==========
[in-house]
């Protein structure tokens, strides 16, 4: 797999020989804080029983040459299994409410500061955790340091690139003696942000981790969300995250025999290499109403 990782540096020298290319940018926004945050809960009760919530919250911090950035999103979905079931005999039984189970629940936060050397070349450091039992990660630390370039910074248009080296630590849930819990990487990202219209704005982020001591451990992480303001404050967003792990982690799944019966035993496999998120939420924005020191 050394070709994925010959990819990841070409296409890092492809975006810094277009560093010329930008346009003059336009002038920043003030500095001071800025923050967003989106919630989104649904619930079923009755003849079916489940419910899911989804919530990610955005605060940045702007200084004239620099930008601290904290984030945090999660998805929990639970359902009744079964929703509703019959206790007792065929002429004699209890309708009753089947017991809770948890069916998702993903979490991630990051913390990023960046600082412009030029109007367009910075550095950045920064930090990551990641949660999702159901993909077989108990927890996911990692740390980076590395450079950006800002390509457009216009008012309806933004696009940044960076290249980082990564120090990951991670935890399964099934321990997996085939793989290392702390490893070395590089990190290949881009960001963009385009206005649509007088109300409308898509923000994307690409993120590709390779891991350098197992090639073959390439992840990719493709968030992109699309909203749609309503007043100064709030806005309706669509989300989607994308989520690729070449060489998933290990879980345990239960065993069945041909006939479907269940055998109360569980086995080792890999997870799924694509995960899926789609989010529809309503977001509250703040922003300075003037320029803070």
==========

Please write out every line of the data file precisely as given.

[in-house]
């Protein structure tokens, strides 16, 4: 797999020989804080029983040459299994409410500061955790340091690139003696942000981790969300995250025999290499109403 990782540096020298290319940018926004945050809960009760919530919250911090950035999103979905079931005999039984189970629940936060050397070349450091039992990660630390370039910074248009080296630590849930819990990487990202219209704005982020001591451990992480303001404050967003792990982690799944019966035993496999998120939420924005020191 050394070709994925010959990819990841070409296409890092492809975006810094277009560093010329930008346009003059336009002038920043003030500095001071800025923050967003989106919630989104649904619930079923009755003849079916489940419910899911989804919530990610955005605060940045702007200084004239620099930008601290904290984030945090999660998805929990639970359902009744079964929703509703019959206790007792065929002429004699209890309708009753089947017991809770948890069916998702993903979490991630990051913390990023960046600082412009030029109007367009910075550095950045920064930090990551990641949660999702159901993909077989108990927890996911990692740390980076590395450079950006800002390509457009216009008012309806933004696009940044960076290249980082990564120090990951991670935890399964099934321990997996085939793989290392702390490893070395590089990190290949881009960001963009385009206005649509007088109300409308898509923000994307690409993120590709390779891991350098197992090639073959390439992840990719493709968030992109699309909203749609309503007043100064709030806005309706669509989300989607994308989520690729070449060489998933290990879980345990239960065993069945041909006939479907269940055998109360569980086995080792890999997870799924694509995960899926789609989010529809309503977001509250703040922003300075003037320029803070």